Review: Payday 2; Killing policemen has never been this rewarding
When PAYDAY: The Heist was released two years ago, it was a strange kind of breakthrough for the video game industry. Granted, it certainly didn't offer any technological leaps forward — in fact, quite the opposite — but it did manage to carve out a niche that, confusingly, hadn't previously been tapped.
The thing is, every dude who was born after 1988 has a deep-seated love for elaborate heists, and until PAYDAY hit the market, only the film industry had taken advantage of this classically male obsession. Die Hard may not have been the first heist movie ever made, but when it hit the theaters in 1988, something changed. That movie altered the structure of our DNA forever, and I for one, wouldn't have it any other way.
But, for some reason it took 25 years for the video game industry to realize that men love heists. We should all be sending Overkill Software a thank you card.
However, even though PAYDAY: The Heist scratched an itch that was in one of those annoyingly unreachable areas in the middle of your back, it wasn't without its own set of flaws. The title was wrought with strange little glitches that left a bad taste in many gamers' mouths (including my own), but it definitely had something that most FPSes were missing, even if that thing wasn't readily identifiable.
These days, though, the staff at Overkill Software has expanded thanks to the success of PAYDAY: The Heist, and they're hoping to reset their reputation with PAYDAY 2.
And, I must admit, I think they may have succeeded.
The things that I really loved about The Heist are still around in the sequel, but they've been expanded and refined. The skill tree setup, for instance, has a much deeper impact on the role that your character will play during each mission. In the original title, skills were easily maxed out, and after only a few hours of play, everyone basically had the same setup. But in PAYDAY 2, skills must be carefully selected in order to optimize your team's effectiveness. So, if everyone in your crew chooses to be an Enforcer, you're probably not going to a very successful team.
While crafting the skill system, the folks at Overkill obviously took a lot of inspiration from action RPGs, especially Diablo 2. And, as much as I like to complain about the influence that RPGs have had on the FPS genre, it really works in this situation.
This time around, there are four basic classes. The Mastermind has the ability to heal the crew, and much of his tree is dedicated to hostage control. The Technician, which is a class that PAYDAY fans should recognize from The Heist's "Wolfpack" DLC, is the man behind all of the game's gadgetry. When it's time to crack a safe or deploy a sentry gun, the technician should be the first number on your speed dial. As this character levels, his equipment becomes more powerful, and I would probably say that he quickly becomes the most valuable class in the game. The Enforcer, on the other hand, is probably the least valuable member of the team. He's basically a bullet sponge that carries an ammo bag, which is handy when the team needs a resupply. However, he's basically useless when stealthiness is important. The Ghost class, though, is specifically built for stealth. He has the ability to subdue surveillance systems and security guards without being detected, and is probably the most important person on the team during the first two or three minutes of every heist. And, if the ghost does his job correctly, the team can get in and out without ever being detected.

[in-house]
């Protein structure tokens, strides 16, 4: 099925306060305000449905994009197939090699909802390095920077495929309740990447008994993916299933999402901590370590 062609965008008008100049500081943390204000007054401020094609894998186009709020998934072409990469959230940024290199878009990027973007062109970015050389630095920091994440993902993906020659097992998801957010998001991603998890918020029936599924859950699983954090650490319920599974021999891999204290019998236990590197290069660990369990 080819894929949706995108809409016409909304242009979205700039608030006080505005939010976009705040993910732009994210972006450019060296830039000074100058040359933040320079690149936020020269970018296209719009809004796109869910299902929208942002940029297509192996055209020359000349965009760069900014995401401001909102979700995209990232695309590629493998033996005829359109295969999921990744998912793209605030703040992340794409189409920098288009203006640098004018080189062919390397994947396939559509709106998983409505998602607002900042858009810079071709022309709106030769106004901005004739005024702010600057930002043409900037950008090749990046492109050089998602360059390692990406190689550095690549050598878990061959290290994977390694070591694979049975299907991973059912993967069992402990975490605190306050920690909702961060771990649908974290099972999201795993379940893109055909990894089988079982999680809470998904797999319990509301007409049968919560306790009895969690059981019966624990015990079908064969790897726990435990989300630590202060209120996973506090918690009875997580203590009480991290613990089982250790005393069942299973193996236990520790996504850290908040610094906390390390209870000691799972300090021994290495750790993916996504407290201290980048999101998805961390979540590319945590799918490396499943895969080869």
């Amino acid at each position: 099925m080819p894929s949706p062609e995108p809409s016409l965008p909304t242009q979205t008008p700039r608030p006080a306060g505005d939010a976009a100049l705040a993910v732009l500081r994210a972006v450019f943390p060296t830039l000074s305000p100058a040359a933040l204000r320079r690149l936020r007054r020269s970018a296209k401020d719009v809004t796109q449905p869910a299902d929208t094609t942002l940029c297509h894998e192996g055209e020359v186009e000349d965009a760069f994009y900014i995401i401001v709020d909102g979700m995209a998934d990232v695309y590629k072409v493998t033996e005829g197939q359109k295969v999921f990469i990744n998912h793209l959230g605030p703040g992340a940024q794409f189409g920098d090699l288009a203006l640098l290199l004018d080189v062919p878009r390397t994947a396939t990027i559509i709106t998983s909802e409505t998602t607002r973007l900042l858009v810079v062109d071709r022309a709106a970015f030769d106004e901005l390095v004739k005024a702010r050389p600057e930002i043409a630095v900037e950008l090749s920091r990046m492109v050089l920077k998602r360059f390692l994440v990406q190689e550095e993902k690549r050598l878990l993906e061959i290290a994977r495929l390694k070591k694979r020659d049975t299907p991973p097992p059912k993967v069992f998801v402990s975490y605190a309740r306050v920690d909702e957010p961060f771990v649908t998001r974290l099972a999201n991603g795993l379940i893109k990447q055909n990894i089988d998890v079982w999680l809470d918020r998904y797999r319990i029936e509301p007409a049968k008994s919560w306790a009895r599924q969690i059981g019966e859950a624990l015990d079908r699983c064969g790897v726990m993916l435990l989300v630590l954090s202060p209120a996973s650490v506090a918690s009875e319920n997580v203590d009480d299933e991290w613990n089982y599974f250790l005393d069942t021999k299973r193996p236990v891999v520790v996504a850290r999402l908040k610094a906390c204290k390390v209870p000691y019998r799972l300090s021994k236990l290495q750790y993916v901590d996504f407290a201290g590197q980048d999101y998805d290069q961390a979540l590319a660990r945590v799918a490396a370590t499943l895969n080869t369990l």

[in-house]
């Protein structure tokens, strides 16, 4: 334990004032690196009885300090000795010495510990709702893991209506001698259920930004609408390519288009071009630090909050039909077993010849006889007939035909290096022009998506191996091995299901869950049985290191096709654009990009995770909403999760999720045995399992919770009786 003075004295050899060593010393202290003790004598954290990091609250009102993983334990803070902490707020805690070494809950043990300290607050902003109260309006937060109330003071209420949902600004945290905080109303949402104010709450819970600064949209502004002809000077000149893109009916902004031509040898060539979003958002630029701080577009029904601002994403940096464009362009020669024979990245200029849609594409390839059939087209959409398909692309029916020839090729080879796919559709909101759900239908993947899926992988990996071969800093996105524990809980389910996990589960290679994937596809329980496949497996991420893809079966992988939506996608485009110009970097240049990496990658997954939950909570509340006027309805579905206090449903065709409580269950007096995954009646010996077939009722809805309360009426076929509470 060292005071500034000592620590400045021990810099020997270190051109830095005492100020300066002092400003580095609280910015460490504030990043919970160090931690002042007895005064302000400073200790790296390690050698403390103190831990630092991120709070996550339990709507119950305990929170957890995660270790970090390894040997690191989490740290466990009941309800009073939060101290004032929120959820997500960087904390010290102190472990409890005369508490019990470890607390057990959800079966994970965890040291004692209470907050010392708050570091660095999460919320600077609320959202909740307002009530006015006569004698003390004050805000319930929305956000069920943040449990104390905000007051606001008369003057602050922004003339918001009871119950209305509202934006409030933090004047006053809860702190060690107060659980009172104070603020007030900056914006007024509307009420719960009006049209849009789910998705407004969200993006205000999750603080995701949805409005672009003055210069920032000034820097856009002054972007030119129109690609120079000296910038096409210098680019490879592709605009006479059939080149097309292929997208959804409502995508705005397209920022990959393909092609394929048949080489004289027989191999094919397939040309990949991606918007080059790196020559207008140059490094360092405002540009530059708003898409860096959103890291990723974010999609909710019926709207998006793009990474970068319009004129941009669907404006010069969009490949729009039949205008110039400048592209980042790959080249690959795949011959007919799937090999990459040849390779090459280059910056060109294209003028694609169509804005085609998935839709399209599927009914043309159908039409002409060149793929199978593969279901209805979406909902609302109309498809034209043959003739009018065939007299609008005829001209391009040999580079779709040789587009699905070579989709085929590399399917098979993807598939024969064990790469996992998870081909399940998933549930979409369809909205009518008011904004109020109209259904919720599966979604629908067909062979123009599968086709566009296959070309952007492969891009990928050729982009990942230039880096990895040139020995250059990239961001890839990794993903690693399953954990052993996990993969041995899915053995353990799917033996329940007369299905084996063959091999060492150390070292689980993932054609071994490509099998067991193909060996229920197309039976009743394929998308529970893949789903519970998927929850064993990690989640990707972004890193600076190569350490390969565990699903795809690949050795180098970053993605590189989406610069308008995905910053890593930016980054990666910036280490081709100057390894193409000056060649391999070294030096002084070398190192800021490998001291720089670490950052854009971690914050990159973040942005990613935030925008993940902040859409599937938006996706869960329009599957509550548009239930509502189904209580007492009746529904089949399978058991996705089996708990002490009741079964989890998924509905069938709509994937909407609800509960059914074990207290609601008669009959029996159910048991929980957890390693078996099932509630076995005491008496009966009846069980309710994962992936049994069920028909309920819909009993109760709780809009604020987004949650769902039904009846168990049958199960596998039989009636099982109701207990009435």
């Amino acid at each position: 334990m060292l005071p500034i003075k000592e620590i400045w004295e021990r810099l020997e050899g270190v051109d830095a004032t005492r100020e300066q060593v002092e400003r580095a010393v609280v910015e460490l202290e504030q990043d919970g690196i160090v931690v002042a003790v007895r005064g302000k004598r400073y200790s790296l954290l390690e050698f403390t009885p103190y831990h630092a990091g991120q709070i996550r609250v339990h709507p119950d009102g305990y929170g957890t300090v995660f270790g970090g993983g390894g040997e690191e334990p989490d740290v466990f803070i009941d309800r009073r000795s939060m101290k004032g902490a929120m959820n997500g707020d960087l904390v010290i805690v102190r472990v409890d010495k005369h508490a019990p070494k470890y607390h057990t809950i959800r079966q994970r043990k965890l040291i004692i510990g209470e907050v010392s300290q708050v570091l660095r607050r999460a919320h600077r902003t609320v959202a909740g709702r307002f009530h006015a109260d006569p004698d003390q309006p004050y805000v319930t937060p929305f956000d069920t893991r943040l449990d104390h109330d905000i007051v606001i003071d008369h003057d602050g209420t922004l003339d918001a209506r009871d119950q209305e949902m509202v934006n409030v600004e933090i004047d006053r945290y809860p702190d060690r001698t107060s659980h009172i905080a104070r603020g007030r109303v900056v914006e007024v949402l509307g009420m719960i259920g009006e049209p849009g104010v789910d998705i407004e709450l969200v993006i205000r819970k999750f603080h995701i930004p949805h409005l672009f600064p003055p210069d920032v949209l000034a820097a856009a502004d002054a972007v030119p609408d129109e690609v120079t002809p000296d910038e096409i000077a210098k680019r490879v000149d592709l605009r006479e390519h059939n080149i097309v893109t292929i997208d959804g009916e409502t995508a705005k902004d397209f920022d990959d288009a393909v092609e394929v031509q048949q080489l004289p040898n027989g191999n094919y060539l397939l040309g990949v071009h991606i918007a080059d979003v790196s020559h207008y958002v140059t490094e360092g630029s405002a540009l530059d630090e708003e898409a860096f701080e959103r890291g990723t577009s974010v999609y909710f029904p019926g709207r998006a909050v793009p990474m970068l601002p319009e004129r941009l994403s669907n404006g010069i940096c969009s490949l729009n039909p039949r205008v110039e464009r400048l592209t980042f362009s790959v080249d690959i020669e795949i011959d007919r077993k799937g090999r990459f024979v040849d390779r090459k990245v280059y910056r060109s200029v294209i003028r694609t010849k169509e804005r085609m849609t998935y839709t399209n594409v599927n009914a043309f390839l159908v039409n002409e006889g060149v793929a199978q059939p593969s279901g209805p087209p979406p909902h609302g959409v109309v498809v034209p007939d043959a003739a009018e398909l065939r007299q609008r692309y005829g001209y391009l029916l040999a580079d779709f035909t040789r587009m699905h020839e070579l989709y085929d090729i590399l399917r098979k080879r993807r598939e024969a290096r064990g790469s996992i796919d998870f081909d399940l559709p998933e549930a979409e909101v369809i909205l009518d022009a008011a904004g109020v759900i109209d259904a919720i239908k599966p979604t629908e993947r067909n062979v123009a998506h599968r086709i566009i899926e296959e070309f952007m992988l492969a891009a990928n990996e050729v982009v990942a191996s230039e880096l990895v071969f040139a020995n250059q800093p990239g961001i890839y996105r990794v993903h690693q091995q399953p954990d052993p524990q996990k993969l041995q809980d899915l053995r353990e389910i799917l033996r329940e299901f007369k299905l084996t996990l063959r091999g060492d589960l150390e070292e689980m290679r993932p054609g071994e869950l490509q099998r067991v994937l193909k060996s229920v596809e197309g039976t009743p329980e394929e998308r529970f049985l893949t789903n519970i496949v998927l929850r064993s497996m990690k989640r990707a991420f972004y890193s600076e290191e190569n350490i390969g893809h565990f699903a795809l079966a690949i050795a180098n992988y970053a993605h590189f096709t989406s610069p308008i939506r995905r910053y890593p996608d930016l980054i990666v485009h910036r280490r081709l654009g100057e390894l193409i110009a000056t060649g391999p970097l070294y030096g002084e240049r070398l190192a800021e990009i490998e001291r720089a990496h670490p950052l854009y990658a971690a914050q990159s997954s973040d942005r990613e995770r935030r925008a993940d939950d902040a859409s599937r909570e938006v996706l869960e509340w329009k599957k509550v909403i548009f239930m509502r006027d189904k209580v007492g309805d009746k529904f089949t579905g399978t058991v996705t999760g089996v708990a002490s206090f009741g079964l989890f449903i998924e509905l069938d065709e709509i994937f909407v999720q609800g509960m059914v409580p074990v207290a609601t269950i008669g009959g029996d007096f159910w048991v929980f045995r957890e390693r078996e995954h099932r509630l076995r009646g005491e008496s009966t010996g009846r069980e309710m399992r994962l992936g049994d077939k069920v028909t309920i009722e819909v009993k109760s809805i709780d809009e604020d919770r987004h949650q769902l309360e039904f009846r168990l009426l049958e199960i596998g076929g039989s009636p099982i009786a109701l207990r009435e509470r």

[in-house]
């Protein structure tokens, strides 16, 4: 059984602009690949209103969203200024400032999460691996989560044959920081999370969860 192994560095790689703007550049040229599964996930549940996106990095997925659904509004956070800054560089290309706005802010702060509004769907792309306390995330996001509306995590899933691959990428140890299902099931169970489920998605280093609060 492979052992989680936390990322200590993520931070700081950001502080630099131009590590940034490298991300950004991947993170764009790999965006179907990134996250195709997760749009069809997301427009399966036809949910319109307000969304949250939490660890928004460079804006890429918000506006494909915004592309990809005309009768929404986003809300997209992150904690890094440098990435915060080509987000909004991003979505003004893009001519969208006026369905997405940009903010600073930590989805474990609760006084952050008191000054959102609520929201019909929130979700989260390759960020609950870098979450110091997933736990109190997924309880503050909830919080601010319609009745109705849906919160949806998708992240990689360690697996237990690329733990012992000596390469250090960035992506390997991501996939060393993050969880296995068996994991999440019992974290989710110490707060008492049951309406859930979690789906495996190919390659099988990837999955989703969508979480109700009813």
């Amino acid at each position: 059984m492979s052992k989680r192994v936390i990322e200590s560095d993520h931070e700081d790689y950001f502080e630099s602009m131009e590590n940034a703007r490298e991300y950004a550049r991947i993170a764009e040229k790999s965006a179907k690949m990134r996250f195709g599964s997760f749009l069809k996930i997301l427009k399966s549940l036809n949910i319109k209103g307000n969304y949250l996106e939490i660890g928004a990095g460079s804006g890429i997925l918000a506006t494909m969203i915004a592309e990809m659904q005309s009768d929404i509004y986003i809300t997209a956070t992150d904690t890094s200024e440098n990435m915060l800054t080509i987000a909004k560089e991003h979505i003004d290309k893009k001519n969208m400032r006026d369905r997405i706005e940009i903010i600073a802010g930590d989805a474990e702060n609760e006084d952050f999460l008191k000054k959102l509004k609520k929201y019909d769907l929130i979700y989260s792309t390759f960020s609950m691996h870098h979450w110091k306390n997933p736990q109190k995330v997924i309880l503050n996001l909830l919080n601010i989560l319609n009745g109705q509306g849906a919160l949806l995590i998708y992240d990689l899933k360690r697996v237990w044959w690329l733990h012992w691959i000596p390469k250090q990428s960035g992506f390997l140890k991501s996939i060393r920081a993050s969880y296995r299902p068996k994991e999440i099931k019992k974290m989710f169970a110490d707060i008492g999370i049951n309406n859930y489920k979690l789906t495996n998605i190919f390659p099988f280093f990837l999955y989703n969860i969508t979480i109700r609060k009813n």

But that almost never happens. So, don't forget to upgrade your assault rifles.
The unfortunate part about PAYDAY 2's skill system is that, like most RPGs, players will have to spend an annoying amount of time farming cash and levels in order to play the more entertaining missions. I spent the first few hours of the game robbing jewelry stores and low-security banks, but it wasn't long before I had the chops to try my hand at art heists and safecracking.
All of these missions are selected from an interface called Crime.net, which is basically a database full of contract jobs. The interface's iconography should give you some indication about the job's difficulty and how much money you can expect to make upon completion.
There are two versions of Crime.net: the standard version and an offline mode. Before you choose to play in offline mode, though, you should probably take that anger management medication that your doctor prescribed. At its core, PAYDAY 2 is a cooperative title, and it's obvious that Overkill wasn't entirely focused on single-player gameplay. Teammate A.I. is wonky and undercooked, and you'll probably spend a good deal of time reviving your crew, or being revived when a squad of policemen inexplicably comes through the door that both of your team mates were supposed to be covering (yeah. I’m still holding a small grudge).
But when you play online, the game starts to feel like the type of shiny triple-A FPS that most indie studios can't afford to build. That's not to say that it doesn't have a few of those small studio kinks, but very few games are as fulfilling as PAYDAY 2 when you find a good team and polish off a few difficult contracts.
These days, Hollywood isn't as obsessed with heists as they were in the 90s. And even though flicks like Ben Affleck's The Town and Christopher Nolan's Inception are definitely keeping the genre alive, that itch on our backs is starting to get annoying again. Maybe PAYDAY 2 can tide us over for a couple more years, but we're going to need some DLC.
Are you listening, Overkill Software?
If you're like me, you probably wish that Nintendo was still making Virtual Boy games. We should talk about it on Twitter: @joshengen